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The Navy Enterprise has evolved over the past decade to achieve various objectives from improving efficiencies through lean, six-sigma efforts to producing the workforce of the future. This evaluation of the participation of organizations within the Navy Enterprise in the Planning, Programming, Budgeting and Execution (PPBE) system (1) identifies and describes the current participation of Navy Enterprise organizations in PPBE and (2) identifies and assesses potential alternatives for Navy Enterprise participation. RAND analysts evaluated available documentation and conducted extensive interviews with nearly twenty senior leaders throughout the Navy. The biggest benefit of the Navy Enterprise construct from a PPBE perspective has been the increased communication between resource sponsors, providers, and warfighters, which has helped the Navy to better assess the cost and risk trade-offs of resource-allocation decisions. However, the additional workload borne by the enterprises and additional complexity brought into the PPBE process could be greater than the benefit.

Table of Contents

  • Chapter One

    Introduction

  • Chapter Two

    The Navy Enterprise: Governance, Organization, and Other Elements

  • Chapter Three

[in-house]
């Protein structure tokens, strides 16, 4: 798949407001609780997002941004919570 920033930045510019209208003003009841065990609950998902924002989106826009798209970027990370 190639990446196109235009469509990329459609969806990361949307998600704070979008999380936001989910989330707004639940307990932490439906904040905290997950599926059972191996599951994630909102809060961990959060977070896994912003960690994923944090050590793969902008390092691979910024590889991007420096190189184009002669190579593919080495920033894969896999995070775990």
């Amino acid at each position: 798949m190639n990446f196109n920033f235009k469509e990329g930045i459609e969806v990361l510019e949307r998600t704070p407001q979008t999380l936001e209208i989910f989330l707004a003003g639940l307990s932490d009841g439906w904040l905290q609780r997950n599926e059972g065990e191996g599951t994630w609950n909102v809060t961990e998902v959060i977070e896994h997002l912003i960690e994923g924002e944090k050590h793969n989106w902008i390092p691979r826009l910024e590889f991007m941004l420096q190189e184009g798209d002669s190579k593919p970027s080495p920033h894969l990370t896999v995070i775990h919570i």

A Description of the Planning, Programming, Budgeting and Execution Process and the Role of Enterprises

  • Chapter Four

    Alternative Constructs

  • Chapter Five

    Summary of Findings

The research described in this report was sponsored by the Assistant Deputy Director of the Navy's Programming Division (N8). The research was conducted in the RAND National Defense Research Institute, a federally funded research and development center sponsored by the Office of the Secretary of Defense, the Joint Staff, the Unified Combatant Commands, the Department of the Navy, the Marine Corps, the defense agencies, and the defense Intelligence Community.

This report is part of the RAND Corporation monograph series. RAND monographs present major research findings that address the challenges facing the public and private sectors. All RAND monographs undergo rigorous peer review to ensure high standards for research quality and objectivity.

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